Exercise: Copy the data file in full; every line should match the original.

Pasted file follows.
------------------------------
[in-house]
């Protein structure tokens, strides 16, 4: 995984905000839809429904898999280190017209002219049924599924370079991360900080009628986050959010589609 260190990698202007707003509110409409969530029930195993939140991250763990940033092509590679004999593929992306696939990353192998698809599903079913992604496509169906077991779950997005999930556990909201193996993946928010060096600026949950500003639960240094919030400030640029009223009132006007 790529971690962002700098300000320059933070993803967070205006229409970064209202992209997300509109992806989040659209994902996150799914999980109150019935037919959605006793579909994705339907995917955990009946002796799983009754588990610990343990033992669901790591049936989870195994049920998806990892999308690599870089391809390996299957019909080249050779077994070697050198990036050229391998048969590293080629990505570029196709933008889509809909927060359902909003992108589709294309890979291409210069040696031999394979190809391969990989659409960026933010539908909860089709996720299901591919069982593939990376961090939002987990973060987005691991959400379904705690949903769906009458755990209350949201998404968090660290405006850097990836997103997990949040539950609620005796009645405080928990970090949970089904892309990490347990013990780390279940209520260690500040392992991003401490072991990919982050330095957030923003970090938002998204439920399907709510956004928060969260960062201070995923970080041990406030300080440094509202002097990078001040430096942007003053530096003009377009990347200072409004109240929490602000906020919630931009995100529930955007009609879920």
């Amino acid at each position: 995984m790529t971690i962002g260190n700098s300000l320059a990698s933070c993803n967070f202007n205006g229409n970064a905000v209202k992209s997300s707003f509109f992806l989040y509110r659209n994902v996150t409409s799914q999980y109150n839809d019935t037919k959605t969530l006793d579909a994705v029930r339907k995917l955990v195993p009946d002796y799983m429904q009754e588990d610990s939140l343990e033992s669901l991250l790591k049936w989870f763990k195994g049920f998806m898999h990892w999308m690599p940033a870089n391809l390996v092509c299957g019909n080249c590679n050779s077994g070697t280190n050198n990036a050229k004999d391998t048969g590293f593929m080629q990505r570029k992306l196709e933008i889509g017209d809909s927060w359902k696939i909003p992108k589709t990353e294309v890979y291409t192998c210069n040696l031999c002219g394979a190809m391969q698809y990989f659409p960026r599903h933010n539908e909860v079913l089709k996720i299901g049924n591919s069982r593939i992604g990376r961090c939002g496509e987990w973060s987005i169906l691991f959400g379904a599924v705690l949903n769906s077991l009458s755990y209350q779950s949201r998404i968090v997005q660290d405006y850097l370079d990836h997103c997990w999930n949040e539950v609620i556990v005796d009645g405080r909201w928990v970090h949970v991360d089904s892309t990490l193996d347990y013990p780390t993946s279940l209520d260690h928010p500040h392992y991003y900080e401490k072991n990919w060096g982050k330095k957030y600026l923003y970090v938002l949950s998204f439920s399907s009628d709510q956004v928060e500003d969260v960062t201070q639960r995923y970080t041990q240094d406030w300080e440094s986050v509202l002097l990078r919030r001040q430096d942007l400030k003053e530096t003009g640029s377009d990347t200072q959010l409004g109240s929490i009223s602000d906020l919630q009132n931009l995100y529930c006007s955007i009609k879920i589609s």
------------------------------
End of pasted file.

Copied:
[in-house]
């Protein structure tokens, strides 16, 4: 995984905000839809429904898999280190017209002219049924599924370079991360900080009628986050959010589609 260190990698202007707003509110409409969530029930195993939140991250763990940033092509590679004999593929992306696939990353192998698809599903079913992604496509169906077991779950997005999930556990909201193996993946928010060096600026949950500003639960240094919030400030640029009223009132006007 790529971690962002700098300000320059933070993803967070205006229409970064209202992209997300509109992806989040659209994902996150799914999980109150019935037919959605006793579909994705339907995917955990009946002796799983009754588990610990343990033992669901790591049936989870195994049920998806990892999308690599870089391809390996299957019909080249050779077994070697050198990036050229391998048969590293080629990505570029196709933008889509809909927060359902909003992108589709294309890979291409210069040696031999394979190809391969990989659409960026933010539908909860089709996720299901591919069982593939990376961090939002987990973060987005691991959400379904705690949903769906009458755990209350949201998404968090660290405006850097990836997103997990949040539950609620005796009645405080928990970090949970089904892309990490347990013990780390279940209520260690500040392992991003401490072991990919982050330095957030923003970090938002998204439920399907709510956004928060969260960062201070995923970080041990406030300080440094509202002097990078001040430096942007003053530096003009377009990347200072409004109240929490602000906020919630931009995100529930955007009609879920």
């Amino acid at each position: 995984m790529t971690i962002g260190n700098s300000l320059a990698s933070c993803n967070f202007n205006g229409n970064a905000v209202k992209s997300s707003f509109f992806l989040y509110r659209n994902v996150t409409s799914q999980y109150n839809d019935t037919k959605t969530l006793d579909a994705v029930r339907k995917l955990v195993p009946d002796y799983m429904q009754e588990d610990s939140l343990e033992s669901l991250l790591k049936w989870f763990k195994g049920f998806m898999h990892w999308m690599p940033a870089n391809l390996v092509c299957g019909n080249c590679n050779s077994g070697t280190n050198n990036a050229k004999d391998t048969g590293f593929m080629q990505r570029k992306l196709e933008i889509g017209d809909s927060w359902k696939i909003p992108k589709t990353e294309v890979y291409t192998c210069n040696l031999c002219g394979a190809m391969q698809y990989f659409p960026r599903h933010n539908e909860v079913l089709k996720i299901g049924n591919s069982r593939i992604g990376r961090c939002g496509e987990w973060s987005i169906l691991f959400g379904a599924v705690l949903n769906s077991l009458s755990y209350q779950s949201r998404i968090v997005q660290d405006y850097l370079d990836h997103c997990w999930n949040e539950v609620i556990v005796d009645g405080r909201w928990v970090h949970v991360d089904s892309t990490l193996d347990y013990p780390t993946s279940l209520d260690h928010p500040h392992y991003y900080e401490k072991n990919w060096g982050k330095k957030y600026l923003y970090v938002l949950s998204f439920s399907s009628d709510q956004v928060e500003d969260v960062t201070q639960r995923y970080t041990q240094d406030w300080e440094s986050v509202l002097l990078r919030r001040q430096d942007l400030k003053e530096t003009g640029s377009d990347t200072q959010l409004g109240s929490i009223s602000d906020l919630q009132n931009l995100y529930c006007s955007i009609k879920i589609s």